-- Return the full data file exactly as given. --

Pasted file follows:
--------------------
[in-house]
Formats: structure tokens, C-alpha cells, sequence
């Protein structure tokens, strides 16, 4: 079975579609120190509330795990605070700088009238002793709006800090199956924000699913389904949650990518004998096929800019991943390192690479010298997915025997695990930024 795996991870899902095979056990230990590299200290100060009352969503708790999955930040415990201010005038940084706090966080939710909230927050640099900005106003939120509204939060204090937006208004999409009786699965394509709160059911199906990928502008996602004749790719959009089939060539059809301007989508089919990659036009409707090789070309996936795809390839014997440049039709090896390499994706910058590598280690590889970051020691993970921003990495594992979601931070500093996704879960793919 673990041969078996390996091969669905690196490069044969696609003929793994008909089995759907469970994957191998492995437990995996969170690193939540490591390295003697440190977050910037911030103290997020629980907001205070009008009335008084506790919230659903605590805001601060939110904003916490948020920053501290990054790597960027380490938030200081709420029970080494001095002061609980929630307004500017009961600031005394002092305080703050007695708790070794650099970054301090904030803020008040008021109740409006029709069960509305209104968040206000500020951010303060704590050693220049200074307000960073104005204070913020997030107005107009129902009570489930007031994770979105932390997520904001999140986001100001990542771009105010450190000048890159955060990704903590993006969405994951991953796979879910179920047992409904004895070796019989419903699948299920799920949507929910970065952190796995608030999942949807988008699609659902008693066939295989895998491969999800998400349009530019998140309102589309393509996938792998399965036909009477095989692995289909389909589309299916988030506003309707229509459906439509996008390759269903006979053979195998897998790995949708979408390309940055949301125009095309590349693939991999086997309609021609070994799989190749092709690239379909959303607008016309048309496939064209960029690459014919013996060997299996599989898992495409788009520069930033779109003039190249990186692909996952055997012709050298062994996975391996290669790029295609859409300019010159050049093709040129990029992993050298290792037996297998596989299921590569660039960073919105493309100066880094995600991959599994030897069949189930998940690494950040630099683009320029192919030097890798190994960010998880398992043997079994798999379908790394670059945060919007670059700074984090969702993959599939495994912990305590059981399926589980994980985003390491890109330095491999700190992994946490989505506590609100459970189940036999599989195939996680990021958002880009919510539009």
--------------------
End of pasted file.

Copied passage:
[in-house]
Formats: structure tokens, C-alpha cells, sequence
């Protein structure tokens, strides 16, 4: 079975579609120190509330795990605070700088009238002793709006800090199956924000699913389904949650990518004998096929800019991943390192690479010298997915025997695990930024 795996991870899902095979056990230990590299200290100060009352969503708790999955930040415990201010005038940084706090966080939710909230927050640099900005106003939120509204939060204090937006208004999409009786699965394509709160059911199906990928502008996602004749790719959009089939060539059809301007989508089919990659036009409707090789070309996936795809390839014997440049039709090896390499994706910058590598280690590889970051020691993970921003990495594992979601931070500093996704879960793919 673990041969078996390996091969669905690196490069044969696609003929793994008909089995759907469970994957191998492995437990995996969170690193939540490591390295003697440190977050910037911030103290997020629980907001205070009008009335008084506790919230659903605590805001601060939110904003916490948020920053501290990054790597960027380490938030200081709420029970080494001095002061609980929630307004500017009961600031005394002092305080703050007695708790070794650099970054301090904030803020008040008021109740409006029709069960509305209104968040206000500020951010303060704590050693220049200074307000960073104005204070913020997030107005107009129902009570489930007031994770979105932390997520904001999140986001100001990542771009105010450190000048890159955060990704903590993006969405994951991953796979879910179920047992409904004895070796019989419903699948299920799920949507929910970065952190796995608030999942949807988008699609659902008693066939295989895998491969999800998400349009530019998140309102589309393509996938792998399965036909009477095989692995289909389909589309299916988030506003309707229509459906439509996008390759269903006979053979195998897998790995949708979408390309940055949301125009095309590349693939991999086997309609021609070994799989190749092709690239379909959303607008016309048309496939064209960029690459014919013996060997299996599989898992495409788009520069930033779109003039190249990186692909996952055997012709050298062994996975391996290669790029295609859409300019010159050049093709040129990029992993050298290792037996297998596989299921590569660039960073919105493309100066880094995600991959599994030897069949189930998940690494950040630099683009320029192919030097890798190994960010998880398992043997079994798999379908790394670059945060919007670059700074984090969702993959599939495994912990305590059981399926589980994980985003390491890109330095491999700190992994946490989505506590609100459970189940036999599989195939996680990021958002880009919510539009």